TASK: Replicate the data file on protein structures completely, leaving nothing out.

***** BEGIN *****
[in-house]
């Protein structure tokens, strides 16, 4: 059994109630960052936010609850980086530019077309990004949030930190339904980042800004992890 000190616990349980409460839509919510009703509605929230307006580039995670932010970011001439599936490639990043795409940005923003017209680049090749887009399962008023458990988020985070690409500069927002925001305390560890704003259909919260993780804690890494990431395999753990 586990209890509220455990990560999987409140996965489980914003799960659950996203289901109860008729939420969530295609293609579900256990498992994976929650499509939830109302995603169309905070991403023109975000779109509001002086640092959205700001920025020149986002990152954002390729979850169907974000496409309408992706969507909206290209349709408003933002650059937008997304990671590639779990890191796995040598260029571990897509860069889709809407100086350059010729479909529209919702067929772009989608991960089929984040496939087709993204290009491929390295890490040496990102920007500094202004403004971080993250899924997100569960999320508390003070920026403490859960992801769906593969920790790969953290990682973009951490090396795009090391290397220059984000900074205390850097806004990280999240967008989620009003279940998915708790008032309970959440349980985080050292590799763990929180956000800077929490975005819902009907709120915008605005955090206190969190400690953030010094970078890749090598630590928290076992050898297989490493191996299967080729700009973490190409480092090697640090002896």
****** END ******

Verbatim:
[in-house]
């Protein structure tokens, strides 16, 4: 059994109630960052936010609850980086530019077309990004949030930190339904980042800004992890 000190616990349980409460839509919510009703509605929230307006580039995670932010970011001439599936490639990043795409940005923003017209680049090749887009399962008023458990988020985070690409500069927002925001305390560890704003259909919260993780804690890494990431395999753990 586990209890509220455990990560999987409140996965489980914003799960659950996203289901109860008729939420969530295609293609579900256990498992994976929650499509939830109302995603169309905070991403023109975000779109509001002086640092959205700001920025020149986002990152954002390729979850169907974000496409309408992706969507909206290209349709408003933002650059937008997304990671590639779990890191796995040598260029571990897509860069889709809407100086350059010729479909529209919702067929772009989608991960089929984040496939087709993204290009491929390295890490040496990102920007500094202004403004971080993250899924997100569960999320508390003070920026403490859960992801769906593969920790790969953290990682973009951490090396795009090391290397220059984000900074205390850097806004990280999240967008989620009003279940998915708790008032309970959440349980985080050292590799763990929180956000800077929490975005819902009907709120915008605005955090206190969190400690953030010094970078890749090598630590928290076992050898297989490493191996299967080729700009973490190409480092090697640090002896």